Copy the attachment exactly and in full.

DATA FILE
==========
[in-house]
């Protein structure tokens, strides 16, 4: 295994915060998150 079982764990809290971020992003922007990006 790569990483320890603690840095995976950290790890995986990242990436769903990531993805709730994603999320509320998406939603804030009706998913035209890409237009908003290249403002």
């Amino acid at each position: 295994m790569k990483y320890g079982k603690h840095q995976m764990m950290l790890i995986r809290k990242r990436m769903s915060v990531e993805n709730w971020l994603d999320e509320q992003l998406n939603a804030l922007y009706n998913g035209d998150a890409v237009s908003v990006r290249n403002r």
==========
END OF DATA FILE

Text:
[in-house]
């Protein structure tokens, strides 16, 4: 295994915060998150 079982764990809290971020992003922007990006 790569990483320890603690840095995976950290790890995986990242990436769903990531993805709730994603999320509320998406939603804030009706998913035209890409237009908003290249403002």
């Amino acid at each position: 295994m790569k990483y320890g079982k603690h840095q995976m764990m950290l790890i995986r809290k990242r990436m769903s915060v990531e993805n709730w971020l994603d999320e509320q992003l998406n939603a804030l922007y009706n998913g035209d998150a890409v237009s908003v990006r290249n403002r």